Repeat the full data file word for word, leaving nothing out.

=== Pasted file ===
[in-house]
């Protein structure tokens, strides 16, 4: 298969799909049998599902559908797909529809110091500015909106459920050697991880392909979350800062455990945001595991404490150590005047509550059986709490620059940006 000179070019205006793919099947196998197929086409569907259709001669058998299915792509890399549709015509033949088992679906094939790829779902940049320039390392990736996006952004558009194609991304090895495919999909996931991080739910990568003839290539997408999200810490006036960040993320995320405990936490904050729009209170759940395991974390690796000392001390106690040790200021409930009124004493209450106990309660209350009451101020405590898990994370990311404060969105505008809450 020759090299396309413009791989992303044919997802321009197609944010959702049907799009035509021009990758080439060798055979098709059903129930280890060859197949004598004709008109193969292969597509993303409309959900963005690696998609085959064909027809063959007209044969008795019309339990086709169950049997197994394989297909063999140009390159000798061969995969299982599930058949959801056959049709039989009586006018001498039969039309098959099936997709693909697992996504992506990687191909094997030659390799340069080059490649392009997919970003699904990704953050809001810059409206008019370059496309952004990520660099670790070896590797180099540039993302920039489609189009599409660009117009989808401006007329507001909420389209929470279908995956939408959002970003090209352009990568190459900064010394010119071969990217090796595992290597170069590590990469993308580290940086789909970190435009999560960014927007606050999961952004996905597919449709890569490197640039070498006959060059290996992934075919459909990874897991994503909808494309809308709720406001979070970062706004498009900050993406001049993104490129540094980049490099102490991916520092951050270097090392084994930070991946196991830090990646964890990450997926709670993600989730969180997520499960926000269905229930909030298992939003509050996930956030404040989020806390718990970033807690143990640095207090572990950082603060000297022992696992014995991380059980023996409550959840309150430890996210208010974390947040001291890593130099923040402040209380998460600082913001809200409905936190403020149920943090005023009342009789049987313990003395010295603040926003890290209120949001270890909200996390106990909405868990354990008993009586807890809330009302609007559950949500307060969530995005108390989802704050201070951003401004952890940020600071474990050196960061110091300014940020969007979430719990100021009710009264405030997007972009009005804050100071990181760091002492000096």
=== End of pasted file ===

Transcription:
[in-house]
């Protein structure tokens, strides 16, 4: 298969799909049998599902559908797909529809110091500015909106459920050697991880392909979350800062455990945001595991404490150590005047509550059986709490620059940006 000179070019205006793919099947196998197929086409569907259709001669058998299915792509890399549709015509033949088992679906094939790829779902940049320039390392990736996006952004558009194609991304090895495919999909996931991080739910990568003839290539997408999200810490006036960040993320995320405990936490904050729009209170759940395991974390690796000392001390106690040790200021409930009124004493209450106990309660209350009451101020405590898990994370990311404060969105505008809450 020759090299396309413009791989992303044919997802321009197609944010959702049907799009035509021009990758080439060798055979098709059903129930280890060859197949004598004709008109193969292969597509993303409309959900963005690696998609085959064909027809063959007209044969008795019309339990086709169950049997197994394989297909063999140009390159000798061969995969299982599930058949959801056959049709039989009586006018001498039969039309098959099936997709693909697992996504992506990687191909094997030659390799340069080059490649392009997919970003699904990704953050809001810059409206008019370059496309952004990520660099670790070896590797180099540039993302920039489609189009599409660009117009989808401006007329507001909420389209929470279908995956939408959002970003090209352009990568190459900064010394010119071969990217090796595992290597170069590590990469993308580290940086789909970190435009999560960014927007606050999961952004996905597919449709890569490197640039070498006959060059290996992934075919459909990874897991994503909808494309809308709720406001979070970062706004498009900050993406001049993104490129540094980049490099102490991916520092951050270097090392084994930070991946196991830090990646964890990450997926709670993600989730969180997520499960926000269905229930909030298992939003509050996930956030404040989020806390718990970033807690143990640095207090572990950082603060000297022992696992014995991380059980023996409550959840309150430890996210208010974390947040001291890593130099923040402040209380998460600082913001809200409905936190403020149920943090005023009342009789049987313990003395010295603040926003890290209120949001270890909200996390106990909405868990354990008993009586807890809330009302609007559950949500307060969530995005108390989802704050201070951003401004952890940020600071474990050196960061110091300014940020969007979430719990100021009710009264405030997007972009009005804050100071990181760091002492000096």